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was a staunch segregationist. she called in the presidents of all the historically white colleges and universities and ask them to sign a document endorsing that point of view and they all did, except frank rose. his refusal meant more than all the others because he was so powerful politically. that really got the legislature after rose. president toice montgomery to stop this speaker ban bill. we had enough alumni in the state legislature to stop it, but they passed a resolution requiring that at all football , the confederate battle flag be raced along with the
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american flag in the state flag and in addition to paying the -- playing the national anthem in the states on, they would play "dixie." they said we are not going to play "dixie" after the national anthem and state song. he knew that battle was not worth fighting at that point. at all football games, they would march out the confederate flag and the band would play "dixie." the black students would sit down and many other students would not. that stopped after one year. confederatewn battle flag issues here in 19 six to seven and 1968.
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that's 1967 in 19 68. yet understand the role of football. to understand the role of football at the university of alabama. even before frank rose was on , he called here coach bryant and offered him a job at his on the monitor. coach bryant was reluctant to accept it at first. when frank rose told him he would go and talk to but wilkinson, he accepted immediately. it took him two years to turn around the football program. 1960's, football kept the intention -- the attention of that mass of alabama football fans who knew nothing about the university and turn thee could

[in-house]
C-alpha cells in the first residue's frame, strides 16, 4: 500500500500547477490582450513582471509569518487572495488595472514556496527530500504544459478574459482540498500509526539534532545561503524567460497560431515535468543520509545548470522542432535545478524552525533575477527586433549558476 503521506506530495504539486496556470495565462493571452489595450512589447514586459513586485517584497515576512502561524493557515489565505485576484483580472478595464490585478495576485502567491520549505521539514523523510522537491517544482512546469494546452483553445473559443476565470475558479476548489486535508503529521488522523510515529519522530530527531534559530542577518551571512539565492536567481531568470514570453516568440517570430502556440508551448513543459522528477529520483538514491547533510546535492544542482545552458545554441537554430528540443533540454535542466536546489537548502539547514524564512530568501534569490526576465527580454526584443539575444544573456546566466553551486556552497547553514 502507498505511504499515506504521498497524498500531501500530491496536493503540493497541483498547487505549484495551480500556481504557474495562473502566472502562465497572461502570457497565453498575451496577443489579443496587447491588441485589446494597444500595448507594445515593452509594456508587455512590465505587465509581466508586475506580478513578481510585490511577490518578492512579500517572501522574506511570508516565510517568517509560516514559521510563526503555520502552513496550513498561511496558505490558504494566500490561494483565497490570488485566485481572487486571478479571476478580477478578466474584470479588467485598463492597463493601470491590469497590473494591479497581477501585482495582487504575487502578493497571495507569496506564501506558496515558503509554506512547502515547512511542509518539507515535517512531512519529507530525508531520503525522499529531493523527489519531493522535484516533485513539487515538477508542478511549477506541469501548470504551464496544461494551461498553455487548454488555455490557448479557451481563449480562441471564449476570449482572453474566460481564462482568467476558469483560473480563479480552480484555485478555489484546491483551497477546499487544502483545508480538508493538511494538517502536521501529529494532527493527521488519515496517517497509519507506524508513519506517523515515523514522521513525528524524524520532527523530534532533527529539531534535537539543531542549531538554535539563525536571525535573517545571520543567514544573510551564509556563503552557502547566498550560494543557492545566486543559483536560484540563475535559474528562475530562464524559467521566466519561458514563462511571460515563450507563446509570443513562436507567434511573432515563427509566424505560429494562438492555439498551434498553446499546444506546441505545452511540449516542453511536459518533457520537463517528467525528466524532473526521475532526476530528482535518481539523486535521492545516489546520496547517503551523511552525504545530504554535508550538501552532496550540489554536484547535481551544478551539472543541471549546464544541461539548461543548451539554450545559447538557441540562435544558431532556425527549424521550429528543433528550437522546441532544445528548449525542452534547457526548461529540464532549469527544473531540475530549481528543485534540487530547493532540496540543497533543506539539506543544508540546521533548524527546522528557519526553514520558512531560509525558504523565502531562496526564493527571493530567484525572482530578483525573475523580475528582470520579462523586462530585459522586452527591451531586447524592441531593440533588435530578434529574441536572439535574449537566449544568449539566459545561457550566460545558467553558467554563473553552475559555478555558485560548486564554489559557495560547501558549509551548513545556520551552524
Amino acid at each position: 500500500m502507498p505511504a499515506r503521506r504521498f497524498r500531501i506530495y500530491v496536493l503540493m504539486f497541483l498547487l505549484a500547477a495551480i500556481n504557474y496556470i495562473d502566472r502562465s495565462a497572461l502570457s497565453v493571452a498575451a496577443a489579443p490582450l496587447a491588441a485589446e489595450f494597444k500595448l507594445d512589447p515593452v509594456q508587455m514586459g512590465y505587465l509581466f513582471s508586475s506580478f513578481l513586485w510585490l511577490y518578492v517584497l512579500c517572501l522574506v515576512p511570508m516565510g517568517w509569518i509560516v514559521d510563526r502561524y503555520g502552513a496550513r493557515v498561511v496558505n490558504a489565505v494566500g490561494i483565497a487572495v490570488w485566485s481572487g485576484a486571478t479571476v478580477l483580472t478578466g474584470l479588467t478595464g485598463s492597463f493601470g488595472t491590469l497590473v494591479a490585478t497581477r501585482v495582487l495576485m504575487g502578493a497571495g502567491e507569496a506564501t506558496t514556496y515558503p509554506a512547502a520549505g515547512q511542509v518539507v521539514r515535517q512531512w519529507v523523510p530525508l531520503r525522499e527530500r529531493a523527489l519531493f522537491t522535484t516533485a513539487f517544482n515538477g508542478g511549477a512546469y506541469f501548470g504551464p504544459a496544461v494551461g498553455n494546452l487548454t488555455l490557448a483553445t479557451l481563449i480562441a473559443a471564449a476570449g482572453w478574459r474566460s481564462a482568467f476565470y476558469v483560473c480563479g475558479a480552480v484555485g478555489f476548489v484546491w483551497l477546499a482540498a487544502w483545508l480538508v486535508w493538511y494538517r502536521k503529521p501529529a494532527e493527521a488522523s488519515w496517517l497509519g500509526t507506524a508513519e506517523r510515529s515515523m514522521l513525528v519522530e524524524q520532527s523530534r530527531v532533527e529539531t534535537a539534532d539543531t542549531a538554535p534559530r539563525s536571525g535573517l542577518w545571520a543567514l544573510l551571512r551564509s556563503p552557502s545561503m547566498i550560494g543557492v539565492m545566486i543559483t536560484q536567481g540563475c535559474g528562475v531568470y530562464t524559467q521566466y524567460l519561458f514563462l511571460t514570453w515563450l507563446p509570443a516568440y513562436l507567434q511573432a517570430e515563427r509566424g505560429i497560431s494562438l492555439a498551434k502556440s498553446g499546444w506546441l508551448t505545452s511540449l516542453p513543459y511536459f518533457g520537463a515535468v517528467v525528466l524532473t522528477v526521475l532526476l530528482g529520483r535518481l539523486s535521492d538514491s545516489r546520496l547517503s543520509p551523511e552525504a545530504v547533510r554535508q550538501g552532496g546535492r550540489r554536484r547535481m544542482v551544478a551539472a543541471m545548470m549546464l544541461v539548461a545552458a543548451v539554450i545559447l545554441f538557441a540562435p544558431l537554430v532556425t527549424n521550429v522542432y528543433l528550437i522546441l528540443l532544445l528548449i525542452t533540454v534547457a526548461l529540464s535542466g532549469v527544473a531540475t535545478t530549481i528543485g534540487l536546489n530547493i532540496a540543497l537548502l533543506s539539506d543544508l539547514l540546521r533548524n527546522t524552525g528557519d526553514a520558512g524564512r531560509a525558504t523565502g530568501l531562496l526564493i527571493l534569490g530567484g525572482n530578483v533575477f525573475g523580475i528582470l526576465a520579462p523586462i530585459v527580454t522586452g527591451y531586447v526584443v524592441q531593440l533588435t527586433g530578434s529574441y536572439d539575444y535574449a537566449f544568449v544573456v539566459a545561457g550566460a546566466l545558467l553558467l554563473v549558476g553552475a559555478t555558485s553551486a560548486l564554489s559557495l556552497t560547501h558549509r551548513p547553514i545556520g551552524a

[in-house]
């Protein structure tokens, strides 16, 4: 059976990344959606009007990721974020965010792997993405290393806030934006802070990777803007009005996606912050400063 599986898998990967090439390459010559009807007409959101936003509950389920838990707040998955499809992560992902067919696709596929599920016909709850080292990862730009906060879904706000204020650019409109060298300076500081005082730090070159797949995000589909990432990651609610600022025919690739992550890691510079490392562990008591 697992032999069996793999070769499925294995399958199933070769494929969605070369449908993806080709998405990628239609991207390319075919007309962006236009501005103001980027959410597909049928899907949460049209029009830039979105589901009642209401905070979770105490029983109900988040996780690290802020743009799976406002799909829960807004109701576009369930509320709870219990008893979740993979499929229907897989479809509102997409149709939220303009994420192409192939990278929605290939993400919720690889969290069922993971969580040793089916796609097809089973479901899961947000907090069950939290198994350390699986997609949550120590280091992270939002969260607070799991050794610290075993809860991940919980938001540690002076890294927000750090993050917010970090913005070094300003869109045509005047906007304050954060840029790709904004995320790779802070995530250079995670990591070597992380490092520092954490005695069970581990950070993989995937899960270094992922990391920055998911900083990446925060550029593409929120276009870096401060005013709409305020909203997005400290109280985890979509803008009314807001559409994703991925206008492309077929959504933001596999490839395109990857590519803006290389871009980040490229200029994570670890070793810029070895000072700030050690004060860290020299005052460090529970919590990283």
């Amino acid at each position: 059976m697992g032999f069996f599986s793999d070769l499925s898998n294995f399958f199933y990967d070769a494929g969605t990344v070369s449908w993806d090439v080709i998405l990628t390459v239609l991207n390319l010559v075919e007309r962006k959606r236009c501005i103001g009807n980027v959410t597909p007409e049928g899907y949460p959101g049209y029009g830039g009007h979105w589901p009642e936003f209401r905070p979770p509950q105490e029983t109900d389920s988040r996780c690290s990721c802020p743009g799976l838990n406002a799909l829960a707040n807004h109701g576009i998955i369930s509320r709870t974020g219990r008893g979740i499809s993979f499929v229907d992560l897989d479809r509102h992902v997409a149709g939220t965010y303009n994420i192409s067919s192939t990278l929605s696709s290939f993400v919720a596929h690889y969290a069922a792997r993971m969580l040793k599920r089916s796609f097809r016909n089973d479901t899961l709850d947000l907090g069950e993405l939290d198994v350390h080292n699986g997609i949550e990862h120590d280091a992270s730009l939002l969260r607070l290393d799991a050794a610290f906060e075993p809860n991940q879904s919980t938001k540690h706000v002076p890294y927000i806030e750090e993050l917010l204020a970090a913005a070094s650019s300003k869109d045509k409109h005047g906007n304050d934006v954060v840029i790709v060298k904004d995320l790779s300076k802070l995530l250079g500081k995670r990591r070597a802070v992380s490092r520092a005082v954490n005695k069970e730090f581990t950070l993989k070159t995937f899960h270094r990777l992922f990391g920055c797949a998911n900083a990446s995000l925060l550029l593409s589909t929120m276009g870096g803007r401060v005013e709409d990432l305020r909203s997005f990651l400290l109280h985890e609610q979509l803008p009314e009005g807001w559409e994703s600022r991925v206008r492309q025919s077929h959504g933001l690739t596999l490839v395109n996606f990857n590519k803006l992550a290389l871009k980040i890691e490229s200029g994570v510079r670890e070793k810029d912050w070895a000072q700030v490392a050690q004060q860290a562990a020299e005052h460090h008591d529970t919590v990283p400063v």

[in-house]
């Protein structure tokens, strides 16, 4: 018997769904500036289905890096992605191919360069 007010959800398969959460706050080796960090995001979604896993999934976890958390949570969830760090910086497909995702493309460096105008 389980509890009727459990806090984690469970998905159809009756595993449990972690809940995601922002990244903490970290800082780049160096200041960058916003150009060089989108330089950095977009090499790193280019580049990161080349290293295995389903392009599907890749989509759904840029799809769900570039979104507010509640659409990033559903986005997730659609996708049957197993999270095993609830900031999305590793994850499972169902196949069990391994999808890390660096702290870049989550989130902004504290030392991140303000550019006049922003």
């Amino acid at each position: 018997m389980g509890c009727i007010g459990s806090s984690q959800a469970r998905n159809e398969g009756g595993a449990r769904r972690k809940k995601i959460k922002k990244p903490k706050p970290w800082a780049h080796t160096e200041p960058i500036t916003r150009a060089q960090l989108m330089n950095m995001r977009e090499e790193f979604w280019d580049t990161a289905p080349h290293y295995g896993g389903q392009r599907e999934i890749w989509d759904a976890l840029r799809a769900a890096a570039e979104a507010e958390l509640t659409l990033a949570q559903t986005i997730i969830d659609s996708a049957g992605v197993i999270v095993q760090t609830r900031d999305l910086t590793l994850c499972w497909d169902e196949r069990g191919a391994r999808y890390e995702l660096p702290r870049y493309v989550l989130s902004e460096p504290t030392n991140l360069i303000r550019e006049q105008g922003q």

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university and most of the people did not care what we did. what frank rose west frank to , was get the university of alabama away from this party school focus and get us headed a new direction to a viable academic institution, first in the south and then nationally. first thing he had to do was hire faculty. only a third of the faculty here had their degrees. by 1965, two thirds had them. that made us competitive. share of thee our finest faculty in the country. here today whos could have gone to harvard, yale. we lead the country in the number of national merit scholars that come here.
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that was where rose wanted to get us. he had to grow the student population, but he also wanted to raise the intellectual level of the student population. my books are about institutions under stress and how they handle change. , ourg the vietnam war military services did not do that well. they fought the last war. at the university of alabama, tradition is important here, history is important here, but we learn from that history. we learn from the history of a region that has had a sad history. we are the only part of the country that knows total defeat in the warfare, occupation, racial strife.
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and we learned from that have appreciated what capacity -- what the past can teach us. the university of alabama can stand as a symbol of how you can and become turmoil something greater than even you anticipated you could be. great to do that in a place that is beautiful, a place that is genteel and traditional and maintains that while moving in a new direction. with that, roll tide. recently traveled to tuscaloosa, alabama to learn about its rich history. learn more about tuscaloosa and other stops on our tour at /citiestour.rg you are watching american history tv, every weekend on c-span3. >> madam secretary, we proudly
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give 72 of our delegate votes to the next president of the united states -- [applause] ♪ [applause] ♪ >> to mark the 100th anniversary of the pulitzer prizes, the pointer instituted -- pointer poynter institute focused on civil rights. >> good morning, everyone.